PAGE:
Watering Pepper Plants: The Dos And Don’ts

The technique you use for watering your peppers is crucial to the success of your crop whether you are growing bell peppers or Carolina Reapers. Peppers need water like every other plant, but the amount of water and your watering routine has a significant impact on quality. In fact, the overall spiciness is in play based on the amount you water. Let’s break down the dos and don’t of watering pepper plants.

Container? Outdoors? Where your peppers are planted impact the amount of water they need.

How often should you water pepper plants in containers?

Watering container peppers will vary depending on the location. If the container is indoors, your pepper plant will have no other source of water but you. If that is the case, you should water it daily. Its roots are restrained by the container so they cannot grow outward or down to reach underground moisture the way an outdoor plant would. As a result, your indoor pepper plant needs a constant supply of water.

If your container is located outdoors, like on a balcony or patio, you may not have to water it as often since it might get some of its moisture from rainfall. However, the amount of water you give it should vary depending on your location’s weather patterns. Check the soil each day to see how moist it is. You may also want to place the container in a prominent spot so that you don’t forget to check it.

You should also increase the frequency of watering as the temperature rises. If the temperature is in the mid-60s, water once per day; in the mid-80s, water twice per day. 

Drip irrigation is a great alternative to watering pepper plants at different times of day since it can eliminate the risk of underwatering in addition to providing other benefits.

How often should you water outdoor pepper plants?

Outdoor peppers such as those in raised beds will need much less water than container peppers. You may not need to water them more than once a week depending on your local weather. Some experts recommend watering even less than that; consider giving them a lot of water but less frequently. Occasional heavy watering can encourage deep root growth. Some growers don’t both watering peppers until the leaves start to wilt.

Can you overwater pepper plants?

Pepper plants are particularly susceptible to overwatering; in fact, too much water can kill them. Giving them less water can improve both the quantity and the quality of the chili peppers a plant produces. Signs of an overwatered pepper plant include wilted leaves, which may seem to indicate that the plant needs water even though it is actually getting too much of it. When considering how much water is too much, think about the fact that chili peppers originated in dry Mexican climates.

Along with keeping the soil from becoming waterlogged, you should avoid watering the leaves of the plants as this can result in fungal problems like early blight. Signs of early blight include black spots on the leaves and stem.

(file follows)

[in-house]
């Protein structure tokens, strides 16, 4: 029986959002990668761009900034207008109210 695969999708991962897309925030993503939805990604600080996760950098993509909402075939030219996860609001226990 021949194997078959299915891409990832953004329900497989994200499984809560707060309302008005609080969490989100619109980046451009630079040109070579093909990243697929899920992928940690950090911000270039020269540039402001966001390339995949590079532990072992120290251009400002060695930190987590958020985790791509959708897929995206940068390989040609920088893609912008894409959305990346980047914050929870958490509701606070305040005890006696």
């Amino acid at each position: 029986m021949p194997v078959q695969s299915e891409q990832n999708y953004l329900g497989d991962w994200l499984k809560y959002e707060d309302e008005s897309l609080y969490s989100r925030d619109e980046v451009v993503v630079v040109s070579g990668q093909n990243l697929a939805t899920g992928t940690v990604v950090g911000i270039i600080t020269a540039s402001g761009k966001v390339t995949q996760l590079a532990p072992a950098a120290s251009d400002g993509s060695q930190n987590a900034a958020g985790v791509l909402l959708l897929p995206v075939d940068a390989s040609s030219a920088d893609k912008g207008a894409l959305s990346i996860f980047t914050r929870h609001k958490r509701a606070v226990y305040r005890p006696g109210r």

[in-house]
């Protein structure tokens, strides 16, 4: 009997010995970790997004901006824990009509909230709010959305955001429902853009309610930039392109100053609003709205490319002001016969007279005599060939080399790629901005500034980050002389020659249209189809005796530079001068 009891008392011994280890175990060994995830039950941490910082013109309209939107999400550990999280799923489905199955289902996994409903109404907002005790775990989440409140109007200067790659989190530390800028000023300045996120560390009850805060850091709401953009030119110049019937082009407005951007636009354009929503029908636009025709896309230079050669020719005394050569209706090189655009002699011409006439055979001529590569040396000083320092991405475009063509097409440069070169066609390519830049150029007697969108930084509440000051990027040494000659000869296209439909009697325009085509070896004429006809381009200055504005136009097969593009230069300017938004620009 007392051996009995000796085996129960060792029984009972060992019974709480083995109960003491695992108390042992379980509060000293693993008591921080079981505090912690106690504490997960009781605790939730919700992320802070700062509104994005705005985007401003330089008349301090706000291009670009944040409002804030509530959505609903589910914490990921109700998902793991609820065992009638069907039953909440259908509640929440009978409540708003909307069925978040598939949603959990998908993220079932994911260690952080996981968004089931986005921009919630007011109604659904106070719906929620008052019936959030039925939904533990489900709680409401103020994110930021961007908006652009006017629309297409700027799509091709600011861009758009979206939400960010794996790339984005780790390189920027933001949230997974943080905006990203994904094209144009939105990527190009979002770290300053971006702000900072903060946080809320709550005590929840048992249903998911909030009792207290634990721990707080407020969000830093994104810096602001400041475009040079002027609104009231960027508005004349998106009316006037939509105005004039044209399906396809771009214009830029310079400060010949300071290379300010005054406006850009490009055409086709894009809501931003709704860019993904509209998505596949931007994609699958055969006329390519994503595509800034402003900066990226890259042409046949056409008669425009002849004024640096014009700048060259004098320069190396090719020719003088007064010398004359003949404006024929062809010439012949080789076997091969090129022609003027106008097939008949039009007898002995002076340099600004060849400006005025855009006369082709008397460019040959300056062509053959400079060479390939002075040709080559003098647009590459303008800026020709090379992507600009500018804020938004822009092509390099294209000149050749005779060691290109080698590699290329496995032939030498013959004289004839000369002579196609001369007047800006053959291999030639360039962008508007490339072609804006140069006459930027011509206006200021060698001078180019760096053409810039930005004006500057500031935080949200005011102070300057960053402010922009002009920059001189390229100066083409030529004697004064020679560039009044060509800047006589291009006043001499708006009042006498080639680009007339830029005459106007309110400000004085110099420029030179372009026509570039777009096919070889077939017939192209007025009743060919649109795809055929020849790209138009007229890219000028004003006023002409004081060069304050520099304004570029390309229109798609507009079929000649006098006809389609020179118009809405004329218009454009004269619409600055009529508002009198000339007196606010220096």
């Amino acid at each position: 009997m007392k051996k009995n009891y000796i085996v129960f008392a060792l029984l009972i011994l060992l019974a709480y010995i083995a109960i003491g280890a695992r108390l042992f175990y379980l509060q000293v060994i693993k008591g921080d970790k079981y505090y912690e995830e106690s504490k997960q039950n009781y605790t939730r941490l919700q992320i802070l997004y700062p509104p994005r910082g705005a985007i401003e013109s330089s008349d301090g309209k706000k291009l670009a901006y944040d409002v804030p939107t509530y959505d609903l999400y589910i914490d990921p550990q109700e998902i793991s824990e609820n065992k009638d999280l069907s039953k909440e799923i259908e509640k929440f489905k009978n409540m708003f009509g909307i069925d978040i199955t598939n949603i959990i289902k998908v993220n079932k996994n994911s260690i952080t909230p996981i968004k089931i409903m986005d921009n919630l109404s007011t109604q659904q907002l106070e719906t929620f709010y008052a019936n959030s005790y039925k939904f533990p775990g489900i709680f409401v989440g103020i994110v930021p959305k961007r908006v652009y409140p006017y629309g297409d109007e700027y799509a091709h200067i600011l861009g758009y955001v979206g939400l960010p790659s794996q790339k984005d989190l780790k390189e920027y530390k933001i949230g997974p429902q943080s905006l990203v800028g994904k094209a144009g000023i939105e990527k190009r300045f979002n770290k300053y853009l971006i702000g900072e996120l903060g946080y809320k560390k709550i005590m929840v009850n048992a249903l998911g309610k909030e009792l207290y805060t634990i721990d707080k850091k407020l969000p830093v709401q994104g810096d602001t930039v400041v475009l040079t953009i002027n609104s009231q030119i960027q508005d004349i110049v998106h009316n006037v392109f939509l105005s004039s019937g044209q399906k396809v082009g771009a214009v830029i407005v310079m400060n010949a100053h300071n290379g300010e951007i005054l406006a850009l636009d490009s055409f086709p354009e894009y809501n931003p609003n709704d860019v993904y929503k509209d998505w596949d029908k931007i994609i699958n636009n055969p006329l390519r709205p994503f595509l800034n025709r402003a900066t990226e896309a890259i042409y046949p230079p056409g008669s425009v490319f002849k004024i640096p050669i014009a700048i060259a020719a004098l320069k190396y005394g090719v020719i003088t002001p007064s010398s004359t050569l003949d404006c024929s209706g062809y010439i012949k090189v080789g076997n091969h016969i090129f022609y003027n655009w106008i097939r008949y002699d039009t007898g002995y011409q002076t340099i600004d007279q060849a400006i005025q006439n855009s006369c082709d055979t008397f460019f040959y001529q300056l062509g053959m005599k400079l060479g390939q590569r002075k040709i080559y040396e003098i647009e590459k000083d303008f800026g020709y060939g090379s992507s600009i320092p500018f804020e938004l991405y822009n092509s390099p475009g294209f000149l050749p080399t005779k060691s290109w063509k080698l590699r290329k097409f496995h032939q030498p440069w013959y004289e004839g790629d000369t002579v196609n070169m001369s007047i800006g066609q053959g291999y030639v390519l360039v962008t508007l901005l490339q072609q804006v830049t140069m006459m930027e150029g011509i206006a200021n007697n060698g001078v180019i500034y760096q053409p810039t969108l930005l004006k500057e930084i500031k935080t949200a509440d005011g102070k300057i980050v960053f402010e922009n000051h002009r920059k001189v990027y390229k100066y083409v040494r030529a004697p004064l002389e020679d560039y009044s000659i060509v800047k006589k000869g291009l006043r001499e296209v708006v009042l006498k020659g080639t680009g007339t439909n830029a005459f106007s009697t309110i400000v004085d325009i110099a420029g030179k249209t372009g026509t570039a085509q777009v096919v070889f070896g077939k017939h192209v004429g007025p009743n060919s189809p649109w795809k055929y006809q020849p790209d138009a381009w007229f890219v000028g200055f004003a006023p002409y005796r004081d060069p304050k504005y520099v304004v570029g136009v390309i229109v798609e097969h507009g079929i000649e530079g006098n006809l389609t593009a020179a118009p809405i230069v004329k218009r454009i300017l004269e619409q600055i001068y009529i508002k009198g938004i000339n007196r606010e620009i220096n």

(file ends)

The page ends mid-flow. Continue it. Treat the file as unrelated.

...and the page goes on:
Learn More: Are You Overwatering Pepper Plants? Signs and Fixes

Can underwatering lead to spicier chili peppers?

The amount of water that a pepper plant gets does affect the amount of capsaicin it produces. Capsaicin is the chemical in peppers that makes them hot. Less water results in higher capsaicin production, which means hotter peppers (see more ways here). In addition, the peppers are usually more flavorful. Experts recommend routinely letting the plants dry out until the leaves wilt. The downside of this is that while the peppers will be hotter, the stress to the plant will result in it producing fewer fruits.

XLUX Soil Moisture Meter
Concerned about too much (or too little) watering? Soil moisture meters are a simple and cost-effective way to take control of your watering habits.

Last update on 2024-07-14. We earn a commission if you make a purchase, at no additional cost to you. 

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UPDATE NOTICE: This post was updated on June 27, 2024 to include new content.
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I overwater my plants. During winter almost no water. During spring water 1-2x a week. During summer heat 3-4x a week min. During end of summer/fall 2-3x week.
My backyard microclimate changes drastically but overall very hot and can be a bit windy.
Thanks for the info now I am more confident in the 20 peppers I’m container planting and the 10 I have in raised beds, with beans 🤫



Been growing some monster Carolina Reaper, Trinidads, 7’s, etc. Found sort of an odd mix and not so off key watering routine for the indoor plants. A good potting soil, a little larger dia mixing sand or gravel, very light worm castings and the odd part, soil from where mint plants grow in abundance. Water every other day, soil temp right at 82 degrees with a number of full spectrum grow lights. The last pepper harvest from the Carolina, the peppers were extremely hot and about the size of ping pong balls on steroids.